Gangaramaya Temple

From Wikipedia, the free encyclopedia
Jump to: navigation, search
Gangaramaya Temple
ගංගාරාම විහාරය
Gangaramaya Temple.JPG
Gangaramaya Temple
Gangaramaya Temple is located in Sri Lanka Colombo
Gangaramaya Temple
Shown within Sri Lanka Colombo
Gangaramaya Temple is located in Sri Lanka
Gangaramaya Temple
Shown within Sri Lanka Colombo
Basic information
Location 61 Sri Jinarathana Rd, Colombo , Colombo, 00200
Geographic coordinates 6°54′58.5108″N 79°51′23.1012″E / 6.916253000°N 79.856417000°E / 6.916253000; 79.856417000Coordinates: 6°54′58.5108″N 79°51′23.1012″E / 6.916253000°N 79.856417000°E / 6.916253000; 79.856417000
Affiliation Buddhism
Deity Lord Buddha
Country Sri Lanka
Architectural description
Founder Hikkaduwe Sri Sumangala Thera,
Devundera Sri Jinaratana Nayake Thera
Completed Late 19th century
Seema Malaka, on an island in Beira Lake
Lord Buddha statue made of Jade on display at the temple.
Galboda Gnanissara Thera,
Chief Incumbent of the
Gangarama Temple

Gangaramaya Temple is one of the most important temples in Colombo, Sri Lanka, being a mix of modern architecture and cultural essence.


The temple's architecture demonstrates an eclectic mix of Sri Lankan, Thai, Indian, and Chinese architecture.[1]

This Buddhist temple includes several imposing buildings and is situated not far from the placid waters of Beira Lake on a plot of land that was originally a small hermitage on a piece of marshy land. It has the main features of a Vihara (temple), the Cetiya (Pagada) the Bodhitree, the Vihara Mandiraya, the Seema malaka (assembly hall for monks) and the Relic Chamber. In addition, a museum, a library, a residential hall, a three storeyed Pirivena, educational halls and an alms hall are also on the premises.

Most notable for tourists is the architecture of the Simamalaka Shrine, which was built with donations from a Muslim sponsor to the design of Geoffrey Bawa.

Famous incumbents[edit]

It was the home for erudite scholars such as Ratmalana Sri Dharmarama Thero, Waskaduwa Sri Subhuti Thero, Weligama Sri Sumangala Thero, Welivitiye Dhammaratna Thero, and Pandit Batuwantudawe.


Don Bastian (de Silva Jayasuriya Goonewardane, Mudaliyar), a famous 19th century shipping merchant who was looking for a suitable land to build a temple for the Matara Sri Dharmarama thero, bought a beautiful piece of land belonging to three Moors, and filled and prepared the land at great expense. The land bordered on two sides by the Moragoda Ela and the Pettigala Ela was used to build the temple, which was subsequently named the Padawthota Gangaramaya Viharaya. The Mudaliyar, with the assistance of the people built a great 'Chaitya' (Dagaba) of 30 Riyans, and built a great decorative arch (thorana) and a 'Sandakada pahana' modeled on the ones found at Anuradhapura, at the entrance to the temple. A 'Bo' sapling brought from the great Sri Maha Bhodiya in Anuradhapura, was also planted by his own hands and brought up. He also built a three-storied preaching hall and the walls, railings and the moat round the temple.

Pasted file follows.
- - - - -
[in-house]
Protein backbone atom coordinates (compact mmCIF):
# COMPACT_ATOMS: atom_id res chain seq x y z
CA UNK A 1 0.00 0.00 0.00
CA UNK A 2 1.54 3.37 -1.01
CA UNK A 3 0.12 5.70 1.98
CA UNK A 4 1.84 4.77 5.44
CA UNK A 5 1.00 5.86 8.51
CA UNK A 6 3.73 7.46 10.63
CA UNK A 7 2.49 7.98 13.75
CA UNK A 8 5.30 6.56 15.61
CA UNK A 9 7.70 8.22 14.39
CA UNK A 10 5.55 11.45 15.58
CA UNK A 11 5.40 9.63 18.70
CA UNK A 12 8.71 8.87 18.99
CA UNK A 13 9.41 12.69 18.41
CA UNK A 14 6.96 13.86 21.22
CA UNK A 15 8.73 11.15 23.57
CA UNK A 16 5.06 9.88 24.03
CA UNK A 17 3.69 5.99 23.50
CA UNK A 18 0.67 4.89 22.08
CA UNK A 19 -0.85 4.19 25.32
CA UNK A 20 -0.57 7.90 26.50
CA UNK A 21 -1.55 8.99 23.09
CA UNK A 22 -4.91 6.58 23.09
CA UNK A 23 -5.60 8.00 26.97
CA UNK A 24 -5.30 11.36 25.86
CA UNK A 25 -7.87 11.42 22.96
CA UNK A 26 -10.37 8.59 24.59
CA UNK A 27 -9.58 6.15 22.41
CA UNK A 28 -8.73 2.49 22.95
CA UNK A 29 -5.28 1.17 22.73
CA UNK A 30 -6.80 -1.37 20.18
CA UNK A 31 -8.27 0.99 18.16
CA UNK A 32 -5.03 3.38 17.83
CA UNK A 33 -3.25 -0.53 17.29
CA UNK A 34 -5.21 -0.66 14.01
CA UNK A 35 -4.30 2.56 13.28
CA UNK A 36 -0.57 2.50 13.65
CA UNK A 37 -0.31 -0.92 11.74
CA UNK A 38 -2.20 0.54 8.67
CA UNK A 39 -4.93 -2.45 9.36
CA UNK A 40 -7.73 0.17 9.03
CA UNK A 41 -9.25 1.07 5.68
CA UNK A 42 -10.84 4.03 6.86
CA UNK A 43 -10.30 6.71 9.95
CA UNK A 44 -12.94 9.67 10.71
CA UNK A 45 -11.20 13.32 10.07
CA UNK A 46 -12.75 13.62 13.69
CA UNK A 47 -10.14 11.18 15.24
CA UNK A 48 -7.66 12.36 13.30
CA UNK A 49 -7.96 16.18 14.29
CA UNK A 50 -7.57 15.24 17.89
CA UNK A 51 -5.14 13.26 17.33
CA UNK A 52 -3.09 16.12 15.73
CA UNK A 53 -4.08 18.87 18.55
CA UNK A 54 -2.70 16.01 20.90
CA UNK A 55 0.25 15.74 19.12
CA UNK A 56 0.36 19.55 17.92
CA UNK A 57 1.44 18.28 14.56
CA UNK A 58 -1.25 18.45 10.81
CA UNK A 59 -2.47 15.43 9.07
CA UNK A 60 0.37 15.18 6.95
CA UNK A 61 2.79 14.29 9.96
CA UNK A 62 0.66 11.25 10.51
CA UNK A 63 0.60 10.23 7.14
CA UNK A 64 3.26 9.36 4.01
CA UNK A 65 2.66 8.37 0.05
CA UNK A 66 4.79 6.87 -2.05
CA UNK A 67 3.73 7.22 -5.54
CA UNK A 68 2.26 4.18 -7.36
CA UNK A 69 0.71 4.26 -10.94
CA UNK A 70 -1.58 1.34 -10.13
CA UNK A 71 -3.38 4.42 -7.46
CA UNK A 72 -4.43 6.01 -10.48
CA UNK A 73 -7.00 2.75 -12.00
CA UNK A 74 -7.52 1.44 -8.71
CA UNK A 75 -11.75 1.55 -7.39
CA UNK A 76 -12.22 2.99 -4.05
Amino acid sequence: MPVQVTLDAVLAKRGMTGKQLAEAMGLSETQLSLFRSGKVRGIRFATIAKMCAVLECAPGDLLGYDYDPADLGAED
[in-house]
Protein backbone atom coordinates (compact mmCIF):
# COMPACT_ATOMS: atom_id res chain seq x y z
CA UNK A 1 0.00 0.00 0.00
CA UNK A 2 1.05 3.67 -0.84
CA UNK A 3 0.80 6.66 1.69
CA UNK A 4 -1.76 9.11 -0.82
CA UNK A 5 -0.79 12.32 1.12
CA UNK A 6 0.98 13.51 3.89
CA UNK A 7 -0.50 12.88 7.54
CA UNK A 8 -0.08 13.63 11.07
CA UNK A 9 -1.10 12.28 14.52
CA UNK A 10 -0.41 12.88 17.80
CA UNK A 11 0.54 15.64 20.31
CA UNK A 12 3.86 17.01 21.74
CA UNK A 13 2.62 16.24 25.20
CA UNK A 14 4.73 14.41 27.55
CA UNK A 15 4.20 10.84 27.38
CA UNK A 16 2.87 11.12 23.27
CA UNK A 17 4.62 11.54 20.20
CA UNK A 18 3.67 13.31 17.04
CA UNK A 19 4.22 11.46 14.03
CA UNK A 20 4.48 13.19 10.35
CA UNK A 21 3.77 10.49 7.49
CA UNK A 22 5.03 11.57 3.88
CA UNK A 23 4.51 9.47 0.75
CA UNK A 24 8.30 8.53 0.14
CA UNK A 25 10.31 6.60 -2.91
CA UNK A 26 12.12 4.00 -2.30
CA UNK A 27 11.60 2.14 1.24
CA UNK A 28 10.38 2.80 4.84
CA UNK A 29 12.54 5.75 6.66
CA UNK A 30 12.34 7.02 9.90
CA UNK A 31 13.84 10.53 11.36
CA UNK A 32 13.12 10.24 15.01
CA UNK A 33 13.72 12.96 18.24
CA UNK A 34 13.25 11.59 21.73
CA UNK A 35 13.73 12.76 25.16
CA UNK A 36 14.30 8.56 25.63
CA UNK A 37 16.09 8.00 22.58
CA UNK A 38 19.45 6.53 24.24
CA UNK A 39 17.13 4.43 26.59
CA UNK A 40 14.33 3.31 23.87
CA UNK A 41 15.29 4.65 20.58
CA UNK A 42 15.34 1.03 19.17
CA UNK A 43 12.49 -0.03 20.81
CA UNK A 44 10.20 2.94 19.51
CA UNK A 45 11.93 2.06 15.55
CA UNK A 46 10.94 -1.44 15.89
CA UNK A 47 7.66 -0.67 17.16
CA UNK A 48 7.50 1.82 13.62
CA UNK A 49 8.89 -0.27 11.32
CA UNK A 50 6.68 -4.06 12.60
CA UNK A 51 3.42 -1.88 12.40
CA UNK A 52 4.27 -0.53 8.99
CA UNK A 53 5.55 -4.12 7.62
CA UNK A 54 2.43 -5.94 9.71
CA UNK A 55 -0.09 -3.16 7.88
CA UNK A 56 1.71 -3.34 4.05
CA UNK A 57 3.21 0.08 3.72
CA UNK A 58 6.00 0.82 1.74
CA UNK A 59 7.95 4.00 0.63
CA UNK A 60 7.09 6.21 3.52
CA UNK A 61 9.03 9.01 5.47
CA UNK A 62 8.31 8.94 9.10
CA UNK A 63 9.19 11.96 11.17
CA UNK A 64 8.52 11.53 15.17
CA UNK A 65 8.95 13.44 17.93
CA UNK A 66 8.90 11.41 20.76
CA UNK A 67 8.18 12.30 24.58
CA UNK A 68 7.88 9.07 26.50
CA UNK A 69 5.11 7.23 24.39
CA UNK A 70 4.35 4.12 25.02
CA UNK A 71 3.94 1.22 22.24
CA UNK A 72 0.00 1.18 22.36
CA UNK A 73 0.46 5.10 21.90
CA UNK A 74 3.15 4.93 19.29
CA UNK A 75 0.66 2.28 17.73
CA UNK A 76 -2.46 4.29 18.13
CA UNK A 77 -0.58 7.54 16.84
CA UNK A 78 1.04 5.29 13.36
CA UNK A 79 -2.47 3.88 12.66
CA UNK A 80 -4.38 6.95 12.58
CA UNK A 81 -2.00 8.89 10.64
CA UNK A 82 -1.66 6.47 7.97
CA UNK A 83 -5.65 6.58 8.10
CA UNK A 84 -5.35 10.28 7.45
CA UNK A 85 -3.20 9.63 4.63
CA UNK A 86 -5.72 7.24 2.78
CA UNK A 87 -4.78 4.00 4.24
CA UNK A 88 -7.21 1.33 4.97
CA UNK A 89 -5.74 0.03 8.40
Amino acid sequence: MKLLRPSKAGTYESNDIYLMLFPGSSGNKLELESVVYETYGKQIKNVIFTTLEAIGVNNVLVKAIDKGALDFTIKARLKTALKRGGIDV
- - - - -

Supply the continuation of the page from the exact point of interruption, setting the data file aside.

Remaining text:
Present day activities[edit]

Today Gangaramaya serves not only as a place of Buddhist worship; it is also a centre of learning. The temple is involved in Buddhist welfare work including old peoples' homes, a vocational school and an orphanage. The temple is uniquely attractive and tolerant to congregation members of many different religions. It has also been instrumental in establishing the Buddhist temple on Staten Island (U.S.A.) the Buddhist Center in New York and the Buddhist Centre in Tanzania, thereby helping to propagate the Dhamma in other countries.


Although this temple is known as one of the best temples and is a lot popular around many buddhists, it is also seen that elephants are very mistreated in this temple. Elephants are taken care of by inhuman people who are arguably believers of buddhism. A videograph of one such event is lined under the section external links.

See also[edit]


  1. ^ "Gangaramaya Temple". John Keells Hotels Group. Archived from the original on 10 May 2012. Retrieved 30 April 2012. 

External links[edit]